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Topic: Re: How science shaped modern 'rejection of religion'
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GS Chandy

Posts: 6,747
From: Hyderabad, Mumbai/Bangalore, India
Registered: 9/29/05
Re: How science shaped modern 'rejection of religion'
Posted: Mar 28, 2014 12:36 PM
  Click to see the message monospaced in plain text Plain Text   Click to reply to this topic Reply

Responding to Kirby Urner's dt. Mar 28, 2014 8:35 PM (http://mathforum.org/kb/message.jspa?messageID=9421423):
>
<snipped all except what I'm responding to>
>
> I'm just saying religions do lot more than give
> comfort. Quakers have a
> lobby office in DC for example. Religions lobby.
>

Agreed - religion does offer much more than "comfort". I do hope I had not claimed that it offers ONLY comfort!!??
>
> I read some anthropology about Kerala suggesting high
> literacy and a
> willingness to talk everything though led to
> optimized solutions that went
> a lot further to solving problems than hasty "rtthrow
> money at it" solutions
> of more wasteful peoples / governments. Kerala has
> good stats (infant
> mortality low etc.), or did at the time.
>

(Kerala is my 'home state', though my family has now lived, for several generations now, here in what is now Karnataka). Indeed, Kerala still does have the best stats in India for education; women education; lowest infant mortality; literacy; etc, etc.

It all started, I understand, with the arrival of St. Thomas the Apostle ('Doubting Thomas') and a small group a few years after the crucifixion of Jesus. The local king welcomed them, gave them land, etc, and they started what is the "Orthodox Syrian Church". Education was a priority for that Christian group - and they worked to spread education quite considerably throughout that southern part of India - and that advantage of a couple of millennia ago persists today in Kerala population.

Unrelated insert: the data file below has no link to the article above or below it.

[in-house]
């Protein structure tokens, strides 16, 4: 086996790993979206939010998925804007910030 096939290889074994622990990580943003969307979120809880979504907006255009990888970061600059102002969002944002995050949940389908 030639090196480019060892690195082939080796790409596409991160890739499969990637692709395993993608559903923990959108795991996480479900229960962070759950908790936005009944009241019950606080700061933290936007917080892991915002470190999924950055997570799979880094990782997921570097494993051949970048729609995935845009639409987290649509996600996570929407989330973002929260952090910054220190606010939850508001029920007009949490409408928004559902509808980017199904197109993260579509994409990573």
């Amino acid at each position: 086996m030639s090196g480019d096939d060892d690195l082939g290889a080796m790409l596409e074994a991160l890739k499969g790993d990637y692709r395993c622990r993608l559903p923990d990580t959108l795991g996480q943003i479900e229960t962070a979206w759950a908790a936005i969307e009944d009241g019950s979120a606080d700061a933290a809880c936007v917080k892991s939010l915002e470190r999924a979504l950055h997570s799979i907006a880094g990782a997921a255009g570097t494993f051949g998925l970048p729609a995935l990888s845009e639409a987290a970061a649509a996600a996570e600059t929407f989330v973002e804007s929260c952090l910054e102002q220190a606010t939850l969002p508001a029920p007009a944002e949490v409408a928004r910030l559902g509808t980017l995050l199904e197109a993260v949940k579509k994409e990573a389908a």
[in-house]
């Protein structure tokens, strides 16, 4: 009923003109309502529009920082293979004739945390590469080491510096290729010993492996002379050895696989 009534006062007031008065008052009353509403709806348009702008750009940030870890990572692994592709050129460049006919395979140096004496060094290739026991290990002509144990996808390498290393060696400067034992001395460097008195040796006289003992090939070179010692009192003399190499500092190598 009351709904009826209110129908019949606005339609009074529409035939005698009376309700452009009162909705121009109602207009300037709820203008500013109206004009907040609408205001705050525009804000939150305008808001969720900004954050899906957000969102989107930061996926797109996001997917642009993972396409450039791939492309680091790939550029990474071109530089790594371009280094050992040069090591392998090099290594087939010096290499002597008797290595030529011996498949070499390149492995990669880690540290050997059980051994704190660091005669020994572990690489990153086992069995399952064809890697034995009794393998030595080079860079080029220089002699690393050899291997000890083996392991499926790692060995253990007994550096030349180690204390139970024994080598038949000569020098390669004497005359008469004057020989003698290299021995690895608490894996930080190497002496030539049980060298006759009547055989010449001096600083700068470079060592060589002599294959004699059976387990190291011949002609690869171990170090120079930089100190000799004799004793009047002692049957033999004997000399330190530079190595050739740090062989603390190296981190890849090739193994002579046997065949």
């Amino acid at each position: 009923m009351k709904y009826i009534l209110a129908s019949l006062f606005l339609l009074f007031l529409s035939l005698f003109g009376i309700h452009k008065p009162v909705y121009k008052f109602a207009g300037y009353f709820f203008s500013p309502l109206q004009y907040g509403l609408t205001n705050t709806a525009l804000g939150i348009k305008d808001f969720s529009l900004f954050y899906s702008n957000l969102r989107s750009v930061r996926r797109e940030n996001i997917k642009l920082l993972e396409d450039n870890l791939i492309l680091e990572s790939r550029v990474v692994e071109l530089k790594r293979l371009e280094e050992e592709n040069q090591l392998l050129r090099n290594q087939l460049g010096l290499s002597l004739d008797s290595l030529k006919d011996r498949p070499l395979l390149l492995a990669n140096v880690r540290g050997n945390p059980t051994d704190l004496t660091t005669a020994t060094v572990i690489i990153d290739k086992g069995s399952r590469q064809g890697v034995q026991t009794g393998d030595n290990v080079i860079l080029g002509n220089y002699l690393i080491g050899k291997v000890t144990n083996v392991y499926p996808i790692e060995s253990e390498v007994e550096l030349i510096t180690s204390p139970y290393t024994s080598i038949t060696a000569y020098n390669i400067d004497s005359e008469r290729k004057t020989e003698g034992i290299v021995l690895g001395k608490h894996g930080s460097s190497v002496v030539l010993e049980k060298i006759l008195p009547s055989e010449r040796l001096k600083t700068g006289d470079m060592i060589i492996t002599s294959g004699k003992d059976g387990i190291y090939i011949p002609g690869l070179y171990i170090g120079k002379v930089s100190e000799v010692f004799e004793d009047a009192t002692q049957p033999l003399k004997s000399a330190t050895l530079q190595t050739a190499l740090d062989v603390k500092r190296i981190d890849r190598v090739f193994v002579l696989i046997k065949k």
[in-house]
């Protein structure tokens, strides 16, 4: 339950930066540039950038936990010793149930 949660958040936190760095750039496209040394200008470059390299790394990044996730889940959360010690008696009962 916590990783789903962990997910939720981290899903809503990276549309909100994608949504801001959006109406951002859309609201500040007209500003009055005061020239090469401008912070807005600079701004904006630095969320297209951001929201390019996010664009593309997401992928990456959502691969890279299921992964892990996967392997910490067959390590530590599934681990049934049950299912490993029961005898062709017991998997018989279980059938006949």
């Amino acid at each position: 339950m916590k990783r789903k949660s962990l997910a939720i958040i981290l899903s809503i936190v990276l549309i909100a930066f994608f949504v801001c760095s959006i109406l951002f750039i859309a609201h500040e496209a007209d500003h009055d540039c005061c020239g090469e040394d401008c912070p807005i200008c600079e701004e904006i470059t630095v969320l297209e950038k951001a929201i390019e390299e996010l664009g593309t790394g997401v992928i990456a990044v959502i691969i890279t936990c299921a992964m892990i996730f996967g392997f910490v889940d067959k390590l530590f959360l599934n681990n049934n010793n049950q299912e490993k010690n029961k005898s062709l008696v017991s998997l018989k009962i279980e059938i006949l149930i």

Though I'm entirely 'a-religious' - for a whole number of reasons - I do belong to that very 'Syrian Christian' community. [Of course, there has been plenty of 'admixture' with local populations, traders from the M-E and Africa who used to visit that coast, etc, etc]. By the way, some parts of those Church services are still conducted in the ancient language (Aramaic?). I don't myself attend Church any more (since decades and decades), so am entirely unfamiliar with what goes on there these days.

And I must say that I am still very happy (and proud) that my community has had so much to do with the educational 'systems' of that time, which benefits the state (as well as the nation as a whole) even today. A trip to Bihar (for instance) provides us convincing evidence that developing a sound educational system is a hugely difficult venture. Today's advantage that Kerala enjoys seems to be the 'fortuitous' result of a good deed done by a wise ruler nearly 2000 years ago!!

AND, there's little doubt about it, my own personal interest in education must derive from my understanding of what education has done for my community and other communities over these millennia.
>
> > I saw some (most?) of it - but did not 'get it': it
> seems to start out
> > with some tricky visuals and goes into an
> advertisement for an (Indian)
> > product called 'Sun Silk' - doubtless this is some
> 'advertising war' that's
> > going on behind the scenes!! I shall give it
> another try in due course.
> >
> Strange, sounds like a different video.
>
> The one I saw was 2 mins 49 secs using stock footage
> with the narrator
> reminding us the cliches used by advertisers.
> Nothing about 'Sun Silk'.
>

I shall look at it again in due course. I am MOST interested in learning about perspectives on those 'advertising cliches' - as that was what I used to deal with professionally at one time!!

Best
GSC



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